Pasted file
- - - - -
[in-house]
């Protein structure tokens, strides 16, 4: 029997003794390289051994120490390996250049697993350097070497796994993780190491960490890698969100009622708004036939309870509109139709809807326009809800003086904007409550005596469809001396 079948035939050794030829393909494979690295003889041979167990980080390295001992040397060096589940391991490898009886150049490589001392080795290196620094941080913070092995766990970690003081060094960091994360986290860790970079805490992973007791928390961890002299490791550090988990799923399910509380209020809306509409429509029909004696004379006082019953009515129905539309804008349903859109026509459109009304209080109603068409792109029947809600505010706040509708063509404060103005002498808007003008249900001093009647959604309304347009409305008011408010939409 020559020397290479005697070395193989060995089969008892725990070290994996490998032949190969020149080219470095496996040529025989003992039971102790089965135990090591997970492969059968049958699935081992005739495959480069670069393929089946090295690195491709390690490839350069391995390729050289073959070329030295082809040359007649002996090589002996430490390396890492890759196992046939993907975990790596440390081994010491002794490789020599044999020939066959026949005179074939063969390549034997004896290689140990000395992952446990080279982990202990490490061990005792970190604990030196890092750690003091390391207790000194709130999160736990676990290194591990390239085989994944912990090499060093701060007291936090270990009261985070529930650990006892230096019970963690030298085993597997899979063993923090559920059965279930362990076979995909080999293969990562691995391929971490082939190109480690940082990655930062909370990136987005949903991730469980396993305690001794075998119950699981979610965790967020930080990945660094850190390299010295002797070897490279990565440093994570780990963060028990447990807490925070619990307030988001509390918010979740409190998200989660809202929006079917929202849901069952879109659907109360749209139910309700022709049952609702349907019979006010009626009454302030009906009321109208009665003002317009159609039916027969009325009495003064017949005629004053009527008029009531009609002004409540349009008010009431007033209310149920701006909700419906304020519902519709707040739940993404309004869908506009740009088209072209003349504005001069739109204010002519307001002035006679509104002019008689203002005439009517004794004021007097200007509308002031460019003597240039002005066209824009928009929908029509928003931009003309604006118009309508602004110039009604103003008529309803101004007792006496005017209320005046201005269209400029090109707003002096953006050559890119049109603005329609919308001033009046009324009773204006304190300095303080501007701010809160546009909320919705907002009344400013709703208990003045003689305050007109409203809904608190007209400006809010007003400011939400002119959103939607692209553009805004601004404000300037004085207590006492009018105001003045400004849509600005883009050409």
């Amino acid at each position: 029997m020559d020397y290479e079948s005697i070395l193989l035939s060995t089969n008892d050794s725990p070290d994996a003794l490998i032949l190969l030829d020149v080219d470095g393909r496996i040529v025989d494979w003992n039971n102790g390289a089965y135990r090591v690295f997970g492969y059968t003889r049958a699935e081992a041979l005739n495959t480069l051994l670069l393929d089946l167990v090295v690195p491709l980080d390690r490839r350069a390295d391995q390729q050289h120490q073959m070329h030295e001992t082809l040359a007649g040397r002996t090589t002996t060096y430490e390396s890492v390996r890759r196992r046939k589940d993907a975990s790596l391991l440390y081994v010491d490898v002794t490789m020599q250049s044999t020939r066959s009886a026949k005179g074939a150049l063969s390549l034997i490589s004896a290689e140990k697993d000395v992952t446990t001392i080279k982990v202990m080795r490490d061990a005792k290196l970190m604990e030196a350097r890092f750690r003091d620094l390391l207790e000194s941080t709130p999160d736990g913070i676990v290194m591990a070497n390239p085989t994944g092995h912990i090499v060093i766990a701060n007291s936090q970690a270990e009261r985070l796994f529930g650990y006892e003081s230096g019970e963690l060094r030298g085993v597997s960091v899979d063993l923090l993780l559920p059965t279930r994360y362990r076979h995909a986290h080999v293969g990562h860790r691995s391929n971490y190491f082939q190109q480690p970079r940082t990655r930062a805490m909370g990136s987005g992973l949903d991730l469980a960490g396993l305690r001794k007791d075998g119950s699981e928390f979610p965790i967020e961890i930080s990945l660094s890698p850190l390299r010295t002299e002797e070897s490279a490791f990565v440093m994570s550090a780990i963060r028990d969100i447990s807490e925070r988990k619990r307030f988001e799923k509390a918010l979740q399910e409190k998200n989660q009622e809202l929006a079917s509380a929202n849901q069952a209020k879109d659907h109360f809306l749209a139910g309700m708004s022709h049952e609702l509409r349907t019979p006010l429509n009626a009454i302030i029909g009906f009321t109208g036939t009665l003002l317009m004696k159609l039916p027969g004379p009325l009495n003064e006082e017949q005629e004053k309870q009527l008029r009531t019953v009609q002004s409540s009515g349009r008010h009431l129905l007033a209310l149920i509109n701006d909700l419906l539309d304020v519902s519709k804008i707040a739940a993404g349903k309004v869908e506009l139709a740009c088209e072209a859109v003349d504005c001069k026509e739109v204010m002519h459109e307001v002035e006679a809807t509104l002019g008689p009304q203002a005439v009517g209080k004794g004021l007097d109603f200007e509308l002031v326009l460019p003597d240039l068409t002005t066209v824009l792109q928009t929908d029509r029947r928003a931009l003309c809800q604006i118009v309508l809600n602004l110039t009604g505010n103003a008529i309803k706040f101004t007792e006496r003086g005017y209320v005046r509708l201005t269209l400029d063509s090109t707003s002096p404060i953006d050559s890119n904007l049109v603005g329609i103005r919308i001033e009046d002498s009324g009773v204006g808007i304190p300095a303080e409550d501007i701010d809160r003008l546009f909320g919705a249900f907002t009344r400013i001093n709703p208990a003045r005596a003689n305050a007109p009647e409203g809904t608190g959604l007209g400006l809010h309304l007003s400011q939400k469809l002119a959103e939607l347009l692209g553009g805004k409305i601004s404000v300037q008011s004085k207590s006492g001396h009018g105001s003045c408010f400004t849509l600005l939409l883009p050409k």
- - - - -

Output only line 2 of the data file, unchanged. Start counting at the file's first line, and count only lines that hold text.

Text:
């Protein structure tokens, strides 16, 4: 029997003794390289051994120490390996250049697993350097070497796994993780190491960490890698969100009622708004036939309870509109139709809807326009809800003086904007409550005596469809001396 079948035939050794030829393909494979690295003889041979167990980080390295001992040397060096589940391991490898009886150049490589001392080795290196620094941080913070092995766990970690003081060094960091994360986290860790970079805490992973007791928390961890002299490791550090988990799923399910509380209020809306509409429509029909004696004379006082019953009515129905539309804008349903859109026509459109009304209080109603068409792109029947809600505010706040509708063509404060103005002498808007003008249900001093009647959604309304347009409305008011408010939409 020559020397290479005697070395193989060995089969008892725990070290994996490998032949190969020149080219470095496996040529025989003992039971102790089965135990090591997970492969059968049958699935081992005739495959480069670069393929089946090295690195491709390690490839350069391995390729050289073959070329030295082809040359007649002996090589002996430490390396890492890759196992046939993907975990790596440390081994010491002794490789020599044999020939066959026949005179074939063969390549034997004896290689140990000395992952446990080279982990202990490490061990005792970190604990030196890092750690003091390391207790000194709130999160736990676990290194591990390239085989994944912990090499060093701060007291936090270990009261985070529930650990006892230096019970963690030298085993597997899979063993923090559920059965279930362990076979995909080999293969990562691995391929971490082939190109480690940082990655930062909370990136987005949903991730469980396993305690001794075998119950699981979610965790967020930080990945660094850190390299010295002797070897490279990565440093994570780990963060028990447990807490925070619990307030988001509390918010979740409190998200989660809202929006079917929202849901069952879109659907109360749209139910309700022709049952609702349907019979006010009626009454302030009906009321109208009665003002317009159609039916027969009325009495003064017949005629004053009527008029009531009609002004409540349009008010009431007033209310149920701006909700419906304020519902519709707040739940993404309004869908506009740009088209072209003349504005001069739109204010002519307001002035006679509104002019008689203002005439009517004794004021007097200007509308002031460019003597240039002005066209824009928009929908029509928003931009003309604006118009309508602004110039009604103003008529309803101004007792006496005017209320005046201005269209400029090109707003002096953006050559890119049109603005329609919308001033009046009324009773204006304190300095303080501007701010809160546009909320919705907002009344400013709703208990003045003689305050007109409203809904608190007209400006809010007003400011939400002119959103939607692209553009805004601004404000300037004085207590006492009018105001003045400004849509600005883009050409």